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Old 11-27-2019, 12:54 PM   #21
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Highlands Ranch , Colorado
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Go Power! has a sizing tool on their website that may help you figure out how many solar panels you need. It can also suggest a kit. As a DIY with no experience in how to put together a system it's how I would start if I planned to roll my own. I had an RV service facility install a single panel and controller in my trailer a few years ago. It works well for it being a single panel. The controller is from Go Power! and I've had no problems with it.

I installed an inverter myself but it's not tied into the main power of the trailer. The Xantrex 1000 watt inverter, which is almost 20 years old, feeds a single outlet that I use primarily for the coffee pot.

Here is a link to the sizing web page: Go Power! Calculator

The documentation I've read on the Go Power! products has been well written and understandable enough that I think I could do a full solar install myself with one of their kits.
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Old 11-27-2019, 01:05 PM   #22
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Pasadena , California
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LFP batteries....

Iíve had very good success with Bienno LiFePO4 batteries for my backup/portable power system for my ham radio. (It draws about 25A when transmitting.) Note that Bienno, whose batteries are also distributed by Powerwerx, recommend that one does NOT connect multiple (e.g., 100Ah) units in parallel to achieve desired capacity!! Instead, they direct you to purchase ONE battery with the requisite capacity. They offer 100, 150, 200, and 300Ah LiFePO4 units that have embedded microprocessors to ensure load balancing and properly-distributed charging current for all the individual cells in these units. (They are not cheap...) I am planning to purchase their 200Ah unit, which can sustain up to a 200A draw.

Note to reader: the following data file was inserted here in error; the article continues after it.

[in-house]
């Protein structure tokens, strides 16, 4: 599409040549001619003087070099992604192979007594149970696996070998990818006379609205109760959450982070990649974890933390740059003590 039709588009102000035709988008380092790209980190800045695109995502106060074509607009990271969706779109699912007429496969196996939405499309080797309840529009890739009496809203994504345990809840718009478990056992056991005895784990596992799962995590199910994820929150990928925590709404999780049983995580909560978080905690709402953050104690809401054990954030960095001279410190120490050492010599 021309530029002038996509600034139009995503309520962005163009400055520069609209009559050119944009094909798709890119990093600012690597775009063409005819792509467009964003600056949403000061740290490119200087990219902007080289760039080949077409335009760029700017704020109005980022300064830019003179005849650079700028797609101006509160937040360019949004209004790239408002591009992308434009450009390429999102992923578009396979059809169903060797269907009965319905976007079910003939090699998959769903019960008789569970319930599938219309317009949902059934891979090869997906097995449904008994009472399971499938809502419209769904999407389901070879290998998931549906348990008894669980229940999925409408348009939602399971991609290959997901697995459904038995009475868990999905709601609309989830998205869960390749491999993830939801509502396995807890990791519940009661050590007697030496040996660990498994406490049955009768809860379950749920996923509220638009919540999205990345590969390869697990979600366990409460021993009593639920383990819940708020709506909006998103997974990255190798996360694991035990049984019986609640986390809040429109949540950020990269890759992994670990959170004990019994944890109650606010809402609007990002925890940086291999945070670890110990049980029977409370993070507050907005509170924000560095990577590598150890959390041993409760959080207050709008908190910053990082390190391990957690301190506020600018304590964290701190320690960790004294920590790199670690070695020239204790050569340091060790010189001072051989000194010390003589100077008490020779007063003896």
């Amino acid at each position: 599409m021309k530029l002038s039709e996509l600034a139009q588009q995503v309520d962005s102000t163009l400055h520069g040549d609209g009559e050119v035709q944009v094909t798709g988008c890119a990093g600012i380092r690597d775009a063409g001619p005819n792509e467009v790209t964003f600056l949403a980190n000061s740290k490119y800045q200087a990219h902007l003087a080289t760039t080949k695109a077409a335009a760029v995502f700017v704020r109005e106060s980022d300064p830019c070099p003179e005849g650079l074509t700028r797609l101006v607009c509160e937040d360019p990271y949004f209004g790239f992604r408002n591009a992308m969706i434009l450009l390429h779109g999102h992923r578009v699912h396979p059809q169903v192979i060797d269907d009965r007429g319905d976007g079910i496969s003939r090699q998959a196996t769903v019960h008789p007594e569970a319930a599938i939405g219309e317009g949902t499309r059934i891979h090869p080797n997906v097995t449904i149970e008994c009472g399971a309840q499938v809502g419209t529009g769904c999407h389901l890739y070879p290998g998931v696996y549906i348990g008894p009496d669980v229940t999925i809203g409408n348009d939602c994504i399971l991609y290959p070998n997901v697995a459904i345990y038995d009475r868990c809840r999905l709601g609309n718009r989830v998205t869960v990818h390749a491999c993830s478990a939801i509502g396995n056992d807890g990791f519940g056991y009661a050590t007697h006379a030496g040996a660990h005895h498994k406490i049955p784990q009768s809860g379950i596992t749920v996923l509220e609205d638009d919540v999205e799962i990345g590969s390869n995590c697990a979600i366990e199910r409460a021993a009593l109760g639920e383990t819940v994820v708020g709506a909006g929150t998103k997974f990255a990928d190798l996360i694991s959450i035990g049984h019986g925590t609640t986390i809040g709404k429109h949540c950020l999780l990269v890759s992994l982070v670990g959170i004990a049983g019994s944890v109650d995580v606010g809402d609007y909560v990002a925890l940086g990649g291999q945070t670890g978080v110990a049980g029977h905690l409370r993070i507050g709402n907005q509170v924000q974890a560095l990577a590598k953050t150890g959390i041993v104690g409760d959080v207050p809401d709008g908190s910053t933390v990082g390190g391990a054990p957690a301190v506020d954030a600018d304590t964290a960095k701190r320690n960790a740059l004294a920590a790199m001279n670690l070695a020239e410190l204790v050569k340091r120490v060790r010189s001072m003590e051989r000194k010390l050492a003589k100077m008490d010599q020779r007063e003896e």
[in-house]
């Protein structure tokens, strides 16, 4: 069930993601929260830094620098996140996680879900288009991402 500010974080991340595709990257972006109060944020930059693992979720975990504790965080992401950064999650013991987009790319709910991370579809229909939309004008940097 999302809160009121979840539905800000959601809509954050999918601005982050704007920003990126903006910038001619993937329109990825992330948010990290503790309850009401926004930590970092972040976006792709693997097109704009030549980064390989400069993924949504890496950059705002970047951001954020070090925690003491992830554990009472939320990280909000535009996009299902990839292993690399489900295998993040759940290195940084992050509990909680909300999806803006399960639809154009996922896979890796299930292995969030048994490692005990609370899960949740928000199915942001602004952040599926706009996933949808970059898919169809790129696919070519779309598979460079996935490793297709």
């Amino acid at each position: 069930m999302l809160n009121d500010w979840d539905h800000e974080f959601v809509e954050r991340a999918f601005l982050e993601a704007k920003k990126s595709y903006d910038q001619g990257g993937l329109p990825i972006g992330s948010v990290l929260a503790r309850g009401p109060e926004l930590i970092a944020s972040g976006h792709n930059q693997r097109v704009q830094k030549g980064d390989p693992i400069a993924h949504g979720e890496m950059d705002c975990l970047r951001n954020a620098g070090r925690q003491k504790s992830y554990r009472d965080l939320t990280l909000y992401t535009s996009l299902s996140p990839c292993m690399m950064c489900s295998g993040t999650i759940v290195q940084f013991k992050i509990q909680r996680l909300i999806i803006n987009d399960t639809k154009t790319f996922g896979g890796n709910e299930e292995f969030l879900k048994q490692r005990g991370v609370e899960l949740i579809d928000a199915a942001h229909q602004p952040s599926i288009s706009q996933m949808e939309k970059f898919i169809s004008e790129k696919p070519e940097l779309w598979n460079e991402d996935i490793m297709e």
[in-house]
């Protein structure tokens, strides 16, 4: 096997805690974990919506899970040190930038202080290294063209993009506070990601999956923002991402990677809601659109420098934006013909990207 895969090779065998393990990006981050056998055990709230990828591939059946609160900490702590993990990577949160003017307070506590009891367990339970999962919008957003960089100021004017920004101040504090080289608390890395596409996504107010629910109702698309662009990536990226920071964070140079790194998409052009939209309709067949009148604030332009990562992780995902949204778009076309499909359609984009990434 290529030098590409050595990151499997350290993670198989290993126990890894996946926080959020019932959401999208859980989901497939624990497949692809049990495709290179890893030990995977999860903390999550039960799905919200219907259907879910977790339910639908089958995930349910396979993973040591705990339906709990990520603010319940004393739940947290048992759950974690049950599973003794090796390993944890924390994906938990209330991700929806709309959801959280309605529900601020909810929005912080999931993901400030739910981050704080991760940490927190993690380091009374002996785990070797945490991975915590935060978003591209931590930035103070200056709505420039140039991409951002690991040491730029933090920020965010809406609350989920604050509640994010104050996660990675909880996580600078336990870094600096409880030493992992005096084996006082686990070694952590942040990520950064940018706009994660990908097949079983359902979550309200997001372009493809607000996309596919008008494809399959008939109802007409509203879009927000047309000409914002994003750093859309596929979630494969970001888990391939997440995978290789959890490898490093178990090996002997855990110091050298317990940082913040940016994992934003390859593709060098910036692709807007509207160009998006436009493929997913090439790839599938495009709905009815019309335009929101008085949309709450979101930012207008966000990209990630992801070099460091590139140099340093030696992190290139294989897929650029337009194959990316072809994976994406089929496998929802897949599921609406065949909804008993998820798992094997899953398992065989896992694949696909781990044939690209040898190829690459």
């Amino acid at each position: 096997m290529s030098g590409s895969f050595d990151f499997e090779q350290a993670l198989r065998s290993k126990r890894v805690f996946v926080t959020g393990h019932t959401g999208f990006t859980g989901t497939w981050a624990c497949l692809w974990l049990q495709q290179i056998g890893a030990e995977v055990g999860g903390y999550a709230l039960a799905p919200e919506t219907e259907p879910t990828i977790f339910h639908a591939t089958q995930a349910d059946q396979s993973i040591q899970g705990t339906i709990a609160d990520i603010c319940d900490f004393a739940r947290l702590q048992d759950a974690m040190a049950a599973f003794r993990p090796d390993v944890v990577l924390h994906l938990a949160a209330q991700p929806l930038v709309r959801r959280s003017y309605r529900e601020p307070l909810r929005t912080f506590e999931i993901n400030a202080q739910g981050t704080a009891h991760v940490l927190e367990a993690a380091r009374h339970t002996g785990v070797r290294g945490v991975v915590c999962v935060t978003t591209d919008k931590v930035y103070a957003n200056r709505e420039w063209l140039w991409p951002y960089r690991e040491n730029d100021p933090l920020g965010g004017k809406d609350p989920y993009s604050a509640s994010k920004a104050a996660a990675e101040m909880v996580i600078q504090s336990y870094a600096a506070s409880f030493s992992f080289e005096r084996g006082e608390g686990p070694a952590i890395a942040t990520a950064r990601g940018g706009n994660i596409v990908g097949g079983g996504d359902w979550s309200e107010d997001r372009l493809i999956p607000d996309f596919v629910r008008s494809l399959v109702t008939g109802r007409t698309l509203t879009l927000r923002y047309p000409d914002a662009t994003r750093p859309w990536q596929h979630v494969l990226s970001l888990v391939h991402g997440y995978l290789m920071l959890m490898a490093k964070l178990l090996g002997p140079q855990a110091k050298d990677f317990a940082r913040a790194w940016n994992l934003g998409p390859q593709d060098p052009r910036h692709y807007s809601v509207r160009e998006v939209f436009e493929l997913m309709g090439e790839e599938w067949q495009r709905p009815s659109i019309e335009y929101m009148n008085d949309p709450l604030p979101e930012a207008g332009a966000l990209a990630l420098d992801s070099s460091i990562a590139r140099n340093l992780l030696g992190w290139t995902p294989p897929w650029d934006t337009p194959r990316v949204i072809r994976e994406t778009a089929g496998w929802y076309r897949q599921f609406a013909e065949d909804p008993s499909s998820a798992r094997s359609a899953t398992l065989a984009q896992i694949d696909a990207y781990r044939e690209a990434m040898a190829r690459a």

BTW... One must also take into account not only the capacity (rated in Ah), but also the maximum intended current draw (rated in A). BEWARE! A 90% efficient 12V-to-120V inverter at 3000W full load draws 278A! Similarly, a 200W inverter will draw 185A. Accordingly, these units require very heavy duty cabling between battery and inverter.

Thoughts?
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Old 11-27-2019, 01:08 PM   #23
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Clearlake , California
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https://battlebornbatteries.com/shop...ithium-bundle/
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Old 11-27-2019, 01:10 PM   #24
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2004 19' International CCD
Pasadena , California
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LFP batteries....

I’ve had very good success with Bienno LiFePO4 batteries for my backup/portable power system for my ham radio. (It draws about 25A when transmitting.) Note that Bienno, whose batteries are also distributed by Powerwerx, recommend that one does NOT connect multiple (e.g., 100Ah) units in parallel to achieve desired capacity!! This is to maximize the useable life of these v expensive batteries. Instead, they direct you to purchase ONE battery with the requisite capacity. They offer 100, 150, 200, and 300Ah LiFePO4 units that have embedded microprocessors to ensure load balancing and properly-distributed charging current for all the individual cells in these units. (They are not cheap...) I am planning to purchase their 200Ah unit, which can sustain up to a 200A draw.

BTW... and this is critical... One must also take into account not only the capacity (rated in Ah), but also the maximum intended current draw (rated in A). BEWARE! A 90% efficient 12V-to-120V inverter at 3000W full load draws 278A! Similarly, a 200W inverter will draw 185A. Accordingly, these units require very heavy duty cabling between battery and inverter. Also of critical importance: If you don’t go with LFP batteries (e.g., instead opting for the way-cheaper FLA or AGM units) you would likely need 400Ah capacity to handle the current draw from a 2000W inverter. Careful planning is thus required.

Thoughts?
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Old 11-28-2019, 06:32 AM   #25
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2017 30' Classic
Carlisle , Pennsylvania
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Quote:
Originally Posted by AirMiles View Post
..save your money...

Investing in solar saves money if you use your Airstream frequently and enjoy staying in remote locations without shore power. .......